Traveling with elders helps whooping cranes fly straight | Science News


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Traveling with elders helps whooping cranes fly straight

Birds get more efficient the more they migrate

5:18pm, August 30, 2013

THIS WAY PLEASE  Captive-bred whooping cranes get an escort for their first try at migration from an ultralight aircraft. On later migrations though, youngsters get a boost traveling with older birds.

Here’s a lesson on road trips from whooping cranes: For efficient migration, what matters is the age of the oldest crane in the group. These more experienced fliers nudge youngsters away from going off course on long flights.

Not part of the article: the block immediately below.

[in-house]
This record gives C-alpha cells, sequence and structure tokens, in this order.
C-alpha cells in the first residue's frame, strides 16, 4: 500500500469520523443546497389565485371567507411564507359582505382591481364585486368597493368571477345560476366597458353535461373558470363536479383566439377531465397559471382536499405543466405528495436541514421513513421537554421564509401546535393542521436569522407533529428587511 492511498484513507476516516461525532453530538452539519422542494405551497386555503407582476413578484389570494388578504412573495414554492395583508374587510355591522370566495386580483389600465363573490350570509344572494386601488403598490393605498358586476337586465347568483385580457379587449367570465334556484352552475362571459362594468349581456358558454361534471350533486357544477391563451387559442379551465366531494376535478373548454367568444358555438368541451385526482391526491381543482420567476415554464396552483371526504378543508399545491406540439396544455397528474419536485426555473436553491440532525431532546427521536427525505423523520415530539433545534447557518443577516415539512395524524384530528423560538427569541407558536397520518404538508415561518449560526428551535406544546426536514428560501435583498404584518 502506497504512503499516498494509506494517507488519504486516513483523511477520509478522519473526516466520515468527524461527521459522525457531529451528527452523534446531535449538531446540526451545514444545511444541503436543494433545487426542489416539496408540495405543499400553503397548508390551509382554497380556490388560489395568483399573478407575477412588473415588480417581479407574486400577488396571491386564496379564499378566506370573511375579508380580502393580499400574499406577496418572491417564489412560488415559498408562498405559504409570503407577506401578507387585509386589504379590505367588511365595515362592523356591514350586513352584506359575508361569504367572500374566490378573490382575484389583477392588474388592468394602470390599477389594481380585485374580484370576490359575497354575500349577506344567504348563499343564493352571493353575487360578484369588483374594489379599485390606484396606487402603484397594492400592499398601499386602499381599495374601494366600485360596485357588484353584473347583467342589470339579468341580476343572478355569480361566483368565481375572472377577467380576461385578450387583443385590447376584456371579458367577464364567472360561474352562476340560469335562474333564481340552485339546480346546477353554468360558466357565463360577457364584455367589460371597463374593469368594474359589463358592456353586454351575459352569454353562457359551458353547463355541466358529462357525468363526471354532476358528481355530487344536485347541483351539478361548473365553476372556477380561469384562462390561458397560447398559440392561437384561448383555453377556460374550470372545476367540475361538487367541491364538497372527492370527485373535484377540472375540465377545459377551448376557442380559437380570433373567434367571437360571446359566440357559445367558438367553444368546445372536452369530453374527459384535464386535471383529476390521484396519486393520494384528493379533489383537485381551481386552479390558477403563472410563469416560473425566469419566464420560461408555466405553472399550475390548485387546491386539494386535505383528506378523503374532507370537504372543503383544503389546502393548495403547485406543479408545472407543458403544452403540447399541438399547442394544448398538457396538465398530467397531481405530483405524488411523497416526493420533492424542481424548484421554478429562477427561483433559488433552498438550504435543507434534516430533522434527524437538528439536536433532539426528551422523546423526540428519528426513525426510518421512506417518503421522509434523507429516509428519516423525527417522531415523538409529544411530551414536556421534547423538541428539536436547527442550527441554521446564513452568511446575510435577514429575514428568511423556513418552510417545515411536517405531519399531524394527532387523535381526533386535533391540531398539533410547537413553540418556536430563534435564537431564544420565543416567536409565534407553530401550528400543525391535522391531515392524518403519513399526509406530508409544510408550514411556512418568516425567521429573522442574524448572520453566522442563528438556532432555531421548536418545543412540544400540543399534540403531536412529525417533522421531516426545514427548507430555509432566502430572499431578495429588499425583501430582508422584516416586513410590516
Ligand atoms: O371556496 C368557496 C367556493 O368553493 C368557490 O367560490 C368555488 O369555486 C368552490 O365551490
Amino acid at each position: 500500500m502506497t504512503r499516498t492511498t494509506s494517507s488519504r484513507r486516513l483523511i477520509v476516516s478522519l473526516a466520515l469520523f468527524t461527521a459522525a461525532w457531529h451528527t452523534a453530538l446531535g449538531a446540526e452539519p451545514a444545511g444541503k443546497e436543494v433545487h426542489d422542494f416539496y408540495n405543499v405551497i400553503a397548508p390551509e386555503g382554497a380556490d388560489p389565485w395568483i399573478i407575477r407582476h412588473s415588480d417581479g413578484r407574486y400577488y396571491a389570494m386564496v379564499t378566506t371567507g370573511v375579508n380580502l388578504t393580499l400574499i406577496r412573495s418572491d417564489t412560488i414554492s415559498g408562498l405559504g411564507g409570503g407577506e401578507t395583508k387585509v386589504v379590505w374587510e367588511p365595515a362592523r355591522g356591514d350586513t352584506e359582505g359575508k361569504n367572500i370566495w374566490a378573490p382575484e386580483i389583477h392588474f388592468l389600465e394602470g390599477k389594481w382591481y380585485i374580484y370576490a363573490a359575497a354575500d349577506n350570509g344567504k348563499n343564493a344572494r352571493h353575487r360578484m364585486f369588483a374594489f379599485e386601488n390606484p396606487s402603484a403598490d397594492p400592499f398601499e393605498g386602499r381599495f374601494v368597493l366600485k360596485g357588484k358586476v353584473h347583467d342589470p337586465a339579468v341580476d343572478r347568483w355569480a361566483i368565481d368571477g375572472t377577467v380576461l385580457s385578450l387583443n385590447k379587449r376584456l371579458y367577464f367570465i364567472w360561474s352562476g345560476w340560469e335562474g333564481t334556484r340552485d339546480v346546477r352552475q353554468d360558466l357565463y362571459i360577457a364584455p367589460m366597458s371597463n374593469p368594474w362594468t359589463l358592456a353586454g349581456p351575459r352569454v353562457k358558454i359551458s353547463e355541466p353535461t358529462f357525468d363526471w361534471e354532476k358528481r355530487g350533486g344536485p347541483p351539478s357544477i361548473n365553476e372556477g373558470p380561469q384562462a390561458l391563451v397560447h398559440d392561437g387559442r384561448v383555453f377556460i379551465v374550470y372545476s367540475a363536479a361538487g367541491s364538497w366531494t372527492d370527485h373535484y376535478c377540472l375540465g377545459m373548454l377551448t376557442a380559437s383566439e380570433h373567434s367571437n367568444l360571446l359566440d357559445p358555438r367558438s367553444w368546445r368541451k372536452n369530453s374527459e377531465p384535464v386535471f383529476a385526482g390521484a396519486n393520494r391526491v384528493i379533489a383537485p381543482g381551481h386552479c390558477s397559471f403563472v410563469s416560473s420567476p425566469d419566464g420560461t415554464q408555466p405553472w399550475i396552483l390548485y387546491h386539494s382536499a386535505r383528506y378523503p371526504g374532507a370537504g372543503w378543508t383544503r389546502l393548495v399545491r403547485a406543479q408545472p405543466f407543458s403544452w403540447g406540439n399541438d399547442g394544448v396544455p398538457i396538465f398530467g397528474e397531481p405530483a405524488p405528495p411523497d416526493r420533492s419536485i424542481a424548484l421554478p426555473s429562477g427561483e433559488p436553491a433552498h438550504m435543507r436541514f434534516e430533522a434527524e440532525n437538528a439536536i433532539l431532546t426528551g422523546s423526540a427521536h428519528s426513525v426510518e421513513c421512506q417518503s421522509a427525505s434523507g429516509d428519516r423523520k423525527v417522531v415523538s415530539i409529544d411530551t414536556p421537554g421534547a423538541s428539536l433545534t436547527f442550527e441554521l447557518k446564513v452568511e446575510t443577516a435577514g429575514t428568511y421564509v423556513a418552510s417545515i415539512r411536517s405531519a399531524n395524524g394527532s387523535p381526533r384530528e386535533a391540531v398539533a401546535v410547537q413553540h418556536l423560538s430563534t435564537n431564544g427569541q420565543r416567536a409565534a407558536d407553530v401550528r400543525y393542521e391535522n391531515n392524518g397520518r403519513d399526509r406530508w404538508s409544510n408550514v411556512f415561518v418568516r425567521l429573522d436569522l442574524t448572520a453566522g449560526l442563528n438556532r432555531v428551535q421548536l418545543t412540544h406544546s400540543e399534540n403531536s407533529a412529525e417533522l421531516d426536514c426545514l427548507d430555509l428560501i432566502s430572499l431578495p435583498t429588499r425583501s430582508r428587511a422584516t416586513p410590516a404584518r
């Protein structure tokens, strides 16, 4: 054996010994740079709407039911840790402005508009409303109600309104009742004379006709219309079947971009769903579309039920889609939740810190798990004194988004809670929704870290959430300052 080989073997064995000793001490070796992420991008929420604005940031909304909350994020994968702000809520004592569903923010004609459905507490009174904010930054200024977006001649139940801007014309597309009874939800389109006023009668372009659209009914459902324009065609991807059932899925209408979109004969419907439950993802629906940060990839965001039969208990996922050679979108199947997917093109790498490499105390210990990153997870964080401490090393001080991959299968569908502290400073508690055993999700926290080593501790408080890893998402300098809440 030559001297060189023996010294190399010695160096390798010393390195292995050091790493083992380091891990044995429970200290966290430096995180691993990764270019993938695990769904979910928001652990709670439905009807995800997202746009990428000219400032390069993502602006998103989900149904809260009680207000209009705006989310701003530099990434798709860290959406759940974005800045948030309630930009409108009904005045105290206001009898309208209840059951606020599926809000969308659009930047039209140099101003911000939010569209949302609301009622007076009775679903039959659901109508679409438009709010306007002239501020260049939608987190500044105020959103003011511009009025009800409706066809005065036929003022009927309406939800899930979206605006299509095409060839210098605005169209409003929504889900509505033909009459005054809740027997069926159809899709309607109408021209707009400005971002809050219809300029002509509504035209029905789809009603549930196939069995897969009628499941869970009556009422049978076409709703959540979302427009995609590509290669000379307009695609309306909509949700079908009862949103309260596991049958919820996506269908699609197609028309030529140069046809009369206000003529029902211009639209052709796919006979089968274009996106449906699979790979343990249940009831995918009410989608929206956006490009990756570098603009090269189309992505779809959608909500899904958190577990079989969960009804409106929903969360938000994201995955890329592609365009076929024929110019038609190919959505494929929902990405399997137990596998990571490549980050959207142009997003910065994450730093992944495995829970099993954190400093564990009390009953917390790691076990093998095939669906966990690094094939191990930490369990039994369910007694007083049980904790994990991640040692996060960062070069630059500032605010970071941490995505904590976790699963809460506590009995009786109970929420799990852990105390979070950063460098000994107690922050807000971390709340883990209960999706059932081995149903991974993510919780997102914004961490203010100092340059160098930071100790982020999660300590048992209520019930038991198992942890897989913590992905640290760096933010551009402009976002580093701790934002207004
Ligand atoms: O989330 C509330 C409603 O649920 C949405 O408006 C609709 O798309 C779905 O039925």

“The older birds get, the closer they stick to the straight line,” says ecologist Thomas Mueller of the University of Maryland in College Park, who crunched data from 73 Grus americana migrating between Wisconsin and Florida.

One-year-olds traveling with other birds of the same age, the analysis says, tend to deviate about 76 kilometers from a direct route. But if they fly in a group with an 8-year-old crane, they stray 38 percent less, or about 47 kilometers, Mueller and his colleagues report in the August 30 Science.

Eight years of data on these endangered cranes summering in Wisconsin’s Necedah National Wildlife Refuge offered a rare chance to

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